Attending Glee, the leading garden and leisure industry show, was a great opportunity for Nathan Dodd to spot trends and anticipate products that will come onto the market in the near future.
A breakfast briefing with Diarmuid Gavin was one of the high points of Glee 2016 for Nathan James Dodd, when the discussion focussed on how to attract young people into the gardening industry.
A familiar face on television, Diarmuid Gavin is an award winning gardener who passionately wants to increase the attraction gardening as a career. As part of the team that won one of the Glee 'Power Buyers' awards, I was asked to join him for a breakfast briefing.
Diarmuid had given the show's keynote speech, so he's clearly someone worth listening to, and I was keen to discuss what GardenSite has done to attract youngsters together with the resultant mutual benefits.
It was obvious to everyone that social media has a huge role to play in increasing the perception of gardening among school leavers, but not all employers are comfortable with this relatively new strategy.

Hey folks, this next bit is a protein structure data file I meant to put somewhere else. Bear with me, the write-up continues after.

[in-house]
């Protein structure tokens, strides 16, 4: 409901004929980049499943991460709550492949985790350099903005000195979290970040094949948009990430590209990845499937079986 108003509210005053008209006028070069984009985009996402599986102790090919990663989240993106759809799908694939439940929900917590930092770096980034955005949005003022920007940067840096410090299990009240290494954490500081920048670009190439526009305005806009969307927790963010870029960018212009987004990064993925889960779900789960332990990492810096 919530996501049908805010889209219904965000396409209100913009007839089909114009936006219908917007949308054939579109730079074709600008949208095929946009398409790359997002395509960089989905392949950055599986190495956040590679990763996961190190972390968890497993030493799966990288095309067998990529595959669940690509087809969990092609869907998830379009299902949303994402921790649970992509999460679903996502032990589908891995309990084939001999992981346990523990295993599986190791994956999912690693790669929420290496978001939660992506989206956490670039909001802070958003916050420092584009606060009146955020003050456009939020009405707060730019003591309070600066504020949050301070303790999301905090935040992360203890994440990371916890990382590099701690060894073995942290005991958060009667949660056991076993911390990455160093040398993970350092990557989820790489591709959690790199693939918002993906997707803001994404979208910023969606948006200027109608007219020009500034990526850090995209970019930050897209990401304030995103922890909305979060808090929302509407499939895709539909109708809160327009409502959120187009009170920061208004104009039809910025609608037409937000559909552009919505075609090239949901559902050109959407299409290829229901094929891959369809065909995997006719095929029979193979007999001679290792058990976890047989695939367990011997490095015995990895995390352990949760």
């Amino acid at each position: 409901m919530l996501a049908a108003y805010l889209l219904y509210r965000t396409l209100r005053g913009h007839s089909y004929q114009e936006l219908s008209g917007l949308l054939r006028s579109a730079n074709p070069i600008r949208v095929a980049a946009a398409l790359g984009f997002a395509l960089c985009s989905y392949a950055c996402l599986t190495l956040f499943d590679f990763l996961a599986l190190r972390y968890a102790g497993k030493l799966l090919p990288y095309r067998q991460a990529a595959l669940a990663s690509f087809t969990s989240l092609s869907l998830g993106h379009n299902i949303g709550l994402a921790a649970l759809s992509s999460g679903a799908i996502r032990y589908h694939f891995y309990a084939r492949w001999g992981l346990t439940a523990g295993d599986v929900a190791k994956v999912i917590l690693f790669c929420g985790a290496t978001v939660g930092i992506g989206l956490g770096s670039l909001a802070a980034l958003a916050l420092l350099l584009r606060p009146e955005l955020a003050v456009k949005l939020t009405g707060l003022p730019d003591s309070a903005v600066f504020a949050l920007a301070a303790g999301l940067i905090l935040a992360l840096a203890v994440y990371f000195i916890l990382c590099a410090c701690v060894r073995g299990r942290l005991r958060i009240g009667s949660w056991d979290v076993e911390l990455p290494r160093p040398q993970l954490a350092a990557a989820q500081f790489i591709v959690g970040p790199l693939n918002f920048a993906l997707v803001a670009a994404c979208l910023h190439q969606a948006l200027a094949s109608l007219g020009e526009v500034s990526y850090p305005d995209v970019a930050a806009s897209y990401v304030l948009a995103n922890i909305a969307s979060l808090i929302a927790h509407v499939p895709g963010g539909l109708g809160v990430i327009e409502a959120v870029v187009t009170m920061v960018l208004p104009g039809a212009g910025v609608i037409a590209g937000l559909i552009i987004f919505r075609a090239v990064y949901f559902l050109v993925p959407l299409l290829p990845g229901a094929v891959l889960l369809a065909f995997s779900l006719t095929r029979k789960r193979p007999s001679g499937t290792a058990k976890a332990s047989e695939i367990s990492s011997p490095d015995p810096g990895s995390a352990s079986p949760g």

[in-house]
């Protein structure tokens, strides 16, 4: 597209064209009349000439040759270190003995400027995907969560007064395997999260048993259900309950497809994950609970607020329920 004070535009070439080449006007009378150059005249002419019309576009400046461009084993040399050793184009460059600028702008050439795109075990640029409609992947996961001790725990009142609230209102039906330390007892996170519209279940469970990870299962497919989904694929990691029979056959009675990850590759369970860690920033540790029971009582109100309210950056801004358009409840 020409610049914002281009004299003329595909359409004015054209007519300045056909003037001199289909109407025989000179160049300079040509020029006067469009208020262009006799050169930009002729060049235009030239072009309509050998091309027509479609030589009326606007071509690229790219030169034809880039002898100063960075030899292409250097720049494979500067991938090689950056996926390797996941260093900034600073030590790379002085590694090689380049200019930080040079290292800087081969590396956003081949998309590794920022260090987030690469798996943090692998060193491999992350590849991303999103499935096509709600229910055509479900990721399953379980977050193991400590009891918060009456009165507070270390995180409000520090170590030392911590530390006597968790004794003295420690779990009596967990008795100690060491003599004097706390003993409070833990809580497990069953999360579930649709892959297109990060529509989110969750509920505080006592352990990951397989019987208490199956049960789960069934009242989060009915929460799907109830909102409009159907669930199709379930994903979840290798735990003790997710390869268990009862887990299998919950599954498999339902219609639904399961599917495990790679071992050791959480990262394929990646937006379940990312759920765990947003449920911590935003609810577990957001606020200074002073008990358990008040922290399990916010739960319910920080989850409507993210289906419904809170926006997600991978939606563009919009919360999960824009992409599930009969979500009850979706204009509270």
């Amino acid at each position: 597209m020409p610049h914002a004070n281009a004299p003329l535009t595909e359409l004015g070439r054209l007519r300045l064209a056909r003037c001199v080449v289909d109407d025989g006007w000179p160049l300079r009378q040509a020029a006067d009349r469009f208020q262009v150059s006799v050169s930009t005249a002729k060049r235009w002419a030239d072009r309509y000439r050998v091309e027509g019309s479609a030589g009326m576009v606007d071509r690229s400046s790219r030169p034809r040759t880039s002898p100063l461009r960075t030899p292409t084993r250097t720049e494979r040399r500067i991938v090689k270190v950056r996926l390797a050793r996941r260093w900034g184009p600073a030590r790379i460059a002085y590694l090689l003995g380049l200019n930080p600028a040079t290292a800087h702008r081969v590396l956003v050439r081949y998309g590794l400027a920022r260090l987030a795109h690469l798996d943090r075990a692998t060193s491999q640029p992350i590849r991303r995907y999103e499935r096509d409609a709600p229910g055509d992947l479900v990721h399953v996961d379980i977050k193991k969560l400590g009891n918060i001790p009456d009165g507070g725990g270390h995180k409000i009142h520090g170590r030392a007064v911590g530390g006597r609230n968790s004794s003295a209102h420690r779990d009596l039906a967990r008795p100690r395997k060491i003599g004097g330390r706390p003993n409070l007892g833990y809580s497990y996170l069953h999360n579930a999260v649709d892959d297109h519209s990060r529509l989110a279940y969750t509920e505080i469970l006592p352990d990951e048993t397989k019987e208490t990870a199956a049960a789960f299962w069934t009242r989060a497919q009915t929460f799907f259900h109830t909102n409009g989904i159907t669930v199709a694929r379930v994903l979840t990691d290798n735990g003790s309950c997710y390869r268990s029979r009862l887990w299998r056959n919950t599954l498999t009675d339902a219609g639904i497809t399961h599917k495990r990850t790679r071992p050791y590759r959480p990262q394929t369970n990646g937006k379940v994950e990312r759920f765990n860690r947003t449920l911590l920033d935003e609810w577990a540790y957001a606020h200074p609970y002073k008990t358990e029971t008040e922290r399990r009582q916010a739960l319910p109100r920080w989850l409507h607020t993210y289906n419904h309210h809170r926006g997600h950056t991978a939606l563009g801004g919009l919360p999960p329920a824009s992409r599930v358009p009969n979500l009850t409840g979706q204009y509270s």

At GardenSite we have always realised the significance of social media and used apprenticeships to invigorate the business with youthful enthusiasm.
In essence, we can teach an apprentice about gardening but as a business we can also prosper, as the people we take on are very knowledgeable about social media trends, apps and latest technologies.
Employers can learn from people such as Jamie Oliver who staffs one of his restaurants purely with unemployed young people, teaching them culinary skills for better future and concurrently creating a restaurant where I've enjoyed more than one wonderful meal.
As for GardenSite, it's beyond doubt that over the past four years our apprentices and the business have both benefited greatly from the experience.
Engagement with the community is also a winning strategy, we need to inform and educate, and establish horticulture as a part of a school's curriculum.
Mainstream education can learn from Forest Schools where children develop their confidence through hands-on learning in a woodland or natural environment.
For our own part, we invite school children to visit our garden centre. Encouraging these children to engage with gardening at an early age will hopefully sow some seeds of interest that will grow stronger in the future when they are considering careers.
I thoroughly enjoyed meeting up with Diarmuid, a great opportunity to share ideas with someone who is determined to revitalise gardening as an aspirational career that school leavers see as a positive and rewarding career path – something I whole heartedly agree with.
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